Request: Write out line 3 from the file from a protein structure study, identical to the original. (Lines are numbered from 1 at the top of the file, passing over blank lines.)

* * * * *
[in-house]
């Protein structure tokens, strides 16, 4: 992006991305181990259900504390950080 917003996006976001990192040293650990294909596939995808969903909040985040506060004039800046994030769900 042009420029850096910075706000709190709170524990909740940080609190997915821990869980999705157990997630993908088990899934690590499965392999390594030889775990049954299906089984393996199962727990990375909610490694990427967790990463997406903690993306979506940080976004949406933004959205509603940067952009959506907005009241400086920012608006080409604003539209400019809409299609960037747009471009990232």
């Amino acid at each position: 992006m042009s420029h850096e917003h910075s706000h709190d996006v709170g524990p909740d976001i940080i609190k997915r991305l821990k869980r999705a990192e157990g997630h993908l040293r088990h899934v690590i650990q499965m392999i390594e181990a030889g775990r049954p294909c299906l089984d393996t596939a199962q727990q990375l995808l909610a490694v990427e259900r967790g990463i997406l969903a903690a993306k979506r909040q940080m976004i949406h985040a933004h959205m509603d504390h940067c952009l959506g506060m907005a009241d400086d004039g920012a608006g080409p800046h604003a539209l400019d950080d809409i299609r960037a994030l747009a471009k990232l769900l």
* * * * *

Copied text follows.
């Amino acid at each position: 992006m042009s420029h850096e917003h910075s706000h709190d996006v709170g524990p909740d976001i940080i609190k997915r991305l821990k869980r999705a990192e157990g997630h993908l040293r088990h899934v690590i650990q499965m392999i390594e181990a030889g775990r049954p294909c299906l089984d393996t596939a199962q727990q990375l995808l909610a490694v990427e259900r967790g990463i997406l969903a903690a993306k979506r909040q940080m976004i949406h985040a933004h959205m509603d504390h940067c952009l959506g506060m907005a009241d400086d004039g920012a608006g080409p800046h604003a539209l400019d950080d809409i299609r960037a994030l747009a471009k990232l769900l």